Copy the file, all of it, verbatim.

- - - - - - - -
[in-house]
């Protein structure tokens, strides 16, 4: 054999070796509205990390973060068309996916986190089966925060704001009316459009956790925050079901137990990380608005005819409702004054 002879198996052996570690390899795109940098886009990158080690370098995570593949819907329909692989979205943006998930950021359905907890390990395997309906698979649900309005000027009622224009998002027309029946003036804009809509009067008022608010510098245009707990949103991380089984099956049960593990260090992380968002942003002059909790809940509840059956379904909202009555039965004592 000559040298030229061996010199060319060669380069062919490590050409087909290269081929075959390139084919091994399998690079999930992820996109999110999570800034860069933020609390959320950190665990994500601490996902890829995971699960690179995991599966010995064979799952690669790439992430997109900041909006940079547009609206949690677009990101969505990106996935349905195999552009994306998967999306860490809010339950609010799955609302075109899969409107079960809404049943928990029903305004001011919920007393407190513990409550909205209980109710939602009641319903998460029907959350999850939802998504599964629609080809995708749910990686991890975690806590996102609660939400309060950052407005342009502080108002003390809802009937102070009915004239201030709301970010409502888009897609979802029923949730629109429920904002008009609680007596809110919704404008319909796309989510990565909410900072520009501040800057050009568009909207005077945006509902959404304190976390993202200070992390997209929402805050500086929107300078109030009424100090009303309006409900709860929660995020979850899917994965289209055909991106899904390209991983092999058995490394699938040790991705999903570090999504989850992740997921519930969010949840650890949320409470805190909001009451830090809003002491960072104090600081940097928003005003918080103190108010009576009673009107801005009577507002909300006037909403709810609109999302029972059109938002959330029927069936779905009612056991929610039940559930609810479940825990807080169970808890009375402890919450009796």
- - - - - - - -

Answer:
[in-house]
């Protein structure tokens, strides 16, 4: 054999070796509205990390973060068309996916986190089966925060704001009316459009956790925050079901137990990380608005005819409702004054 002879198996052996570690390899795109940098886009990158080690370098995570593949819907329909692989979205943006998930950021359905907890390990395997309906698979649900309005000027009622224009998002027309029946003036804009809509009067008022608010510098245009707990949103991380089984099956049960593990260090992380968002942003002059909790809940509840059956379904909202009555039965004592 000559040298030229061996010199060319060669380069062919490590050409087909290269081929075959390139084919091994399998690079999930992820996109999110999570800034860069933020609390959320950190665990994500601490996902890829995971699960690179995991599966010995064979799952690669790439992430997109900041909006940079547009609206949690677009990101969505990106996935349905195999552009994306998967999306860490809010339950609010799955609302075109899969409107079960809404049943928990029903305004001011919920007393407190513990409550909205209980109710939602009641319903998460029907959350999850939802998504599964629609080809995708749910990686991890975690806590996102609660939400309060950052407005342009502080108002003390809802009937102070009915004239201030709301970010409502888009897609979802029923949730629109429920904002008009609680007596809110919704404008319909796309989510990565909410900072520009501040800057050009568009909207005077945006509902959404304190976390993202200070992390997209929402805050500086929107300078109030009424100090009303309006409900709860929660995020979850899917994965289209055909991106899904390209991983092999058995490394699938040790991705999903570090999504989850992740997921519930969010949840650890949320409470805190909001009451830090809003002491960072104090600081940097928003005003918080103190108010009576009673009107801005009577507002909300006037909403709810609109999302029972059109938002959330029927069936779905009612056991929610039940559930609810479940825990807080169970808890009375402890919450009796």